This all leads me to believe there’s a happy medium, a place where you have a good friendship yet you know when to detach. I’m good friends with one couple who seems to do this so easily, and yet I have a feeling they have struggled to get to this place with each other. Their comfort zone is palpable to all of us that know them and it gives me hope that I can create that, somehow, someday, with someone who’s really ready to get in the zone with me.
*The man I was with in 2007. The relationship ended horribly.
On Saturday night I found myself in Ms. Chick‘s bedroom.
Wait. That didn’t come out right.
See, she’s been having a dry spell with dating, and I wanted to see if I could help her out.
That still didn’t come out right. Or my mind is just constantly in the gutter.
Some background: several years ago, T-Wizzle turned me on to feng shui, the Chinese art of living in harmony with your environment. She had met and worked with Karen Rauch Carter, author of Move Your Stuff, Change Your Life, a practical, easy-to-use feng shui guide for people who don’t want to be bothered remembering a lot of details about what belongs where. I bought a copy of the book, figured out how the bagua aligned with my current apartment, and started moving my crap around. I had been having serious issues in different areas of my life and wanted to do something physical that might help change things.
And my life did change. I started dating, my relationships with family members improved, I made some great new friends. I found a new home for Angel, my cat who was aggressive and miserable living with me and my other cat, Mossimo. I bought a new car that I absolutely loved. I gave feng shui a lot of credit.
But the truth is, I had been feng shui-ing my head as well. I had started using affirmations and other techniques to help reset my brain to stop being so negative and cynical and nasty and being more open and compassionate and fun. And it made a huge difference. Because I’ve learned that there’s no way changes can take place in the real world until you change the way you think about the things that bother you.
I can’t sum up everything I did to feng shui my head in one blog post. But here are my basic suggestions:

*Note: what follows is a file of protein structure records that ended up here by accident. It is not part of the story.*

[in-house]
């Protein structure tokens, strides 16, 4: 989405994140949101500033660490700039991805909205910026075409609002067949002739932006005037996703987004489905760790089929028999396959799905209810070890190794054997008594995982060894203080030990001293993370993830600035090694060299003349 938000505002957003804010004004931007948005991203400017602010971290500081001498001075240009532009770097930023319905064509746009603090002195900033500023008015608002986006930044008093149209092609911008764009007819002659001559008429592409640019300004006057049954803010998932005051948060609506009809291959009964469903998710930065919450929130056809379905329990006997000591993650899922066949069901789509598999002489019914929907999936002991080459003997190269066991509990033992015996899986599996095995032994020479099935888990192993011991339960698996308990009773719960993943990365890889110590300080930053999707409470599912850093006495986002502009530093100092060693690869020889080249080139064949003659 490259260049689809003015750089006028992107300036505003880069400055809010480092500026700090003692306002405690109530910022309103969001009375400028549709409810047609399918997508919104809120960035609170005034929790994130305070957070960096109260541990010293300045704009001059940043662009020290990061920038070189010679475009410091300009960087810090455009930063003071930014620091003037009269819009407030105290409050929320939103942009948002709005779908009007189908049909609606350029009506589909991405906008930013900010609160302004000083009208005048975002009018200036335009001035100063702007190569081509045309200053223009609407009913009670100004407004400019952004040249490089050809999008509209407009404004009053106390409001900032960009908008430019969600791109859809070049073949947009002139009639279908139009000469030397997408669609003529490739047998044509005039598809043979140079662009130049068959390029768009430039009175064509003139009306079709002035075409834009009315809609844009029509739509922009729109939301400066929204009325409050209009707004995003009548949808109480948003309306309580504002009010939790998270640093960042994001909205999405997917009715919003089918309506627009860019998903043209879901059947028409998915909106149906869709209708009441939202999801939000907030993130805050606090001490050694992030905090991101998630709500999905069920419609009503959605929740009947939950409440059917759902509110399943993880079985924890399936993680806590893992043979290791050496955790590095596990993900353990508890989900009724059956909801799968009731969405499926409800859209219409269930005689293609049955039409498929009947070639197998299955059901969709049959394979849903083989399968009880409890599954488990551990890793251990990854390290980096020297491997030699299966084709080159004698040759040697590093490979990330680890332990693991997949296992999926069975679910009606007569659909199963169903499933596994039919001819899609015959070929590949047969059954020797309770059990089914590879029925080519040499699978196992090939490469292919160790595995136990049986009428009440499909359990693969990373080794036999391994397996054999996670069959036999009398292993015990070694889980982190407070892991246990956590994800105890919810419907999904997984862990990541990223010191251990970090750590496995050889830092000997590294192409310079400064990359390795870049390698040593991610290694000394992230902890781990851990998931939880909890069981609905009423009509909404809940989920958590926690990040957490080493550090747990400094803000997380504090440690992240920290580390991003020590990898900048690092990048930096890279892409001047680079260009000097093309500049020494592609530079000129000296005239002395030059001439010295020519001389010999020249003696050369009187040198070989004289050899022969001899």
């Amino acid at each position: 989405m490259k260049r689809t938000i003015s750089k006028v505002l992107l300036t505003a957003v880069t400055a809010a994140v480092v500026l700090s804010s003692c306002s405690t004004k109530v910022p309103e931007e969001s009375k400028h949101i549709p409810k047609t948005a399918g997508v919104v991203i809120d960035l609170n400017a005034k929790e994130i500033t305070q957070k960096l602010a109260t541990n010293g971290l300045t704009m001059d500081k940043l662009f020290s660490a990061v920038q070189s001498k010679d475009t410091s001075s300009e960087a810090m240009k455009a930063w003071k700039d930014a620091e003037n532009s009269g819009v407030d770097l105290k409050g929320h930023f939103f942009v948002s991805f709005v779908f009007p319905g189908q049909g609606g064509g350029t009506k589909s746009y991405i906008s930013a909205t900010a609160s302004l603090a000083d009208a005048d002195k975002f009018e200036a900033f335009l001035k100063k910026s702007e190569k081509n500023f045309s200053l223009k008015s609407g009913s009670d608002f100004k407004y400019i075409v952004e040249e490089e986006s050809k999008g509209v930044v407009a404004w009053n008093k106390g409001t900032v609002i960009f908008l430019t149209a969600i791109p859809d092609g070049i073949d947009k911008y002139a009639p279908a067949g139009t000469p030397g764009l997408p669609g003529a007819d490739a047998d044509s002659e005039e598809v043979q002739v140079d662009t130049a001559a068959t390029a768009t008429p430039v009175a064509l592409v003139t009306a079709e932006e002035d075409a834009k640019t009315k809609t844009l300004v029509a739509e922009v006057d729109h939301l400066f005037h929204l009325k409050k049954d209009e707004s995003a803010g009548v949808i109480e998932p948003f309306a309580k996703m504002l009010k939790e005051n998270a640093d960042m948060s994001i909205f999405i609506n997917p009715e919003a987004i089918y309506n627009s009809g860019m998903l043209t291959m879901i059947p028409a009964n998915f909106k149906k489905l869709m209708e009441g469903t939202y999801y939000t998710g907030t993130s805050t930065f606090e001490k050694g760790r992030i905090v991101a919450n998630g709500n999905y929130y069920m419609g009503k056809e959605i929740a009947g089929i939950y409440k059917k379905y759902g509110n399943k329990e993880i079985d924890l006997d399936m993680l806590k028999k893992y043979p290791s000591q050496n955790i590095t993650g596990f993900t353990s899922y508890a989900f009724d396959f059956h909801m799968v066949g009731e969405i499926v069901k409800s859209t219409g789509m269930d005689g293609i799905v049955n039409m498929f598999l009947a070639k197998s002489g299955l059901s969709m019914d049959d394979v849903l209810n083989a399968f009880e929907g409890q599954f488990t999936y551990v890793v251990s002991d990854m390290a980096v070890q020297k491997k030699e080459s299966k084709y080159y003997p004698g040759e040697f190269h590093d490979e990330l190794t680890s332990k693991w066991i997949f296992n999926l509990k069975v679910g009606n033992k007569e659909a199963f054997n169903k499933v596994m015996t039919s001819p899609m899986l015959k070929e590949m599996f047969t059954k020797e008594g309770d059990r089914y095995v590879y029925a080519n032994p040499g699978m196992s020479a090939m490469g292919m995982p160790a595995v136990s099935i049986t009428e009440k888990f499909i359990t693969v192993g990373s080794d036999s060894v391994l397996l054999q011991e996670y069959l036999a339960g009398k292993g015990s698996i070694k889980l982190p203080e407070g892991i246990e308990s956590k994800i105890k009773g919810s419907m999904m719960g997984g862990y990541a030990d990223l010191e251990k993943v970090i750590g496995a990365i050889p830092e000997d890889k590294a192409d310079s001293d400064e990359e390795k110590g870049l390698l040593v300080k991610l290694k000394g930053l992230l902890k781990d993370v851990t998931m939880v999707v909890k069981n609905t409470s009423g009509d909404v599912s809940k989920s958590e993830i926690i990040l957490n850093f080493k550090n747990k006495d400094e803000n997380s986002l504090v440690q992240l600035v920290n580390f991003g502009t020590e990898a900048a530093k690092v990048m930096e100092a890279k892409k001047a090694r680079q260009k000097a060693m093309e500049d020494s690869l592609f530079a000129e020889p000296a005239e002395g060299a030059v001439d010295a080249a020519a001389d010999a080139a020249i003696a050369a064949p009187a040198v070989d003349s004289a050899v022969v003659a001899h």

Write down on a piece of paper what’s not working in your life. I have an old list that reads: “My love life is nonexistent. My new friendships are not as nurturing as I would like. I don’t feel motivated to write or be creative.”
Write down on another piece of paper what IS working. Love your job? Have a great bunch of friends? Car running beautifully? Write ’em down.
Go back to the first piece of paper and consider what attitudes are behind those not-working items. The key is to make sure you stay focused on yourself. For me, my love life was nonexistent because deep down I believed I was unattractive and undesirable because I am fat. It had nothing to do with the men I was interested in or had dated in the past. It was all about me.
Install mental updates. Your internal self-esteem software obviously needs a bug fix, so it’s time to fix that. Write some affirmations about your inner and outer beauty, make peace with your inner child, get a close friend to help you work out your shit. I spent a lot of hours on the phone with T-Wizzle working out my shit – and in turn I helped her work out her own.
While you’re working on these affirmations and feeling super positive about yourself, start moving stuff around in your home. Carter’s book is a great starting point. Some folks may need a professional consult, which can be expensive but if you have the money it’s well worth it.
Back to Ms. Chick and her bedroom. She had an empty laundry basket in the Love & Relationships section. I pointed at it and said, “That needs to go, unless you want to continue having nothing happen with your lovelife.” (If it had been full of dirty laundry I still would have said she needed to move it, because then she’d be dealing with – you guessed it – guys with a lot of dirty laundry.) She moved the basket and according to a tweet I got from her tonight, things have already started shifting. But I’m willing to bet she started shifting her attitude about dating, too.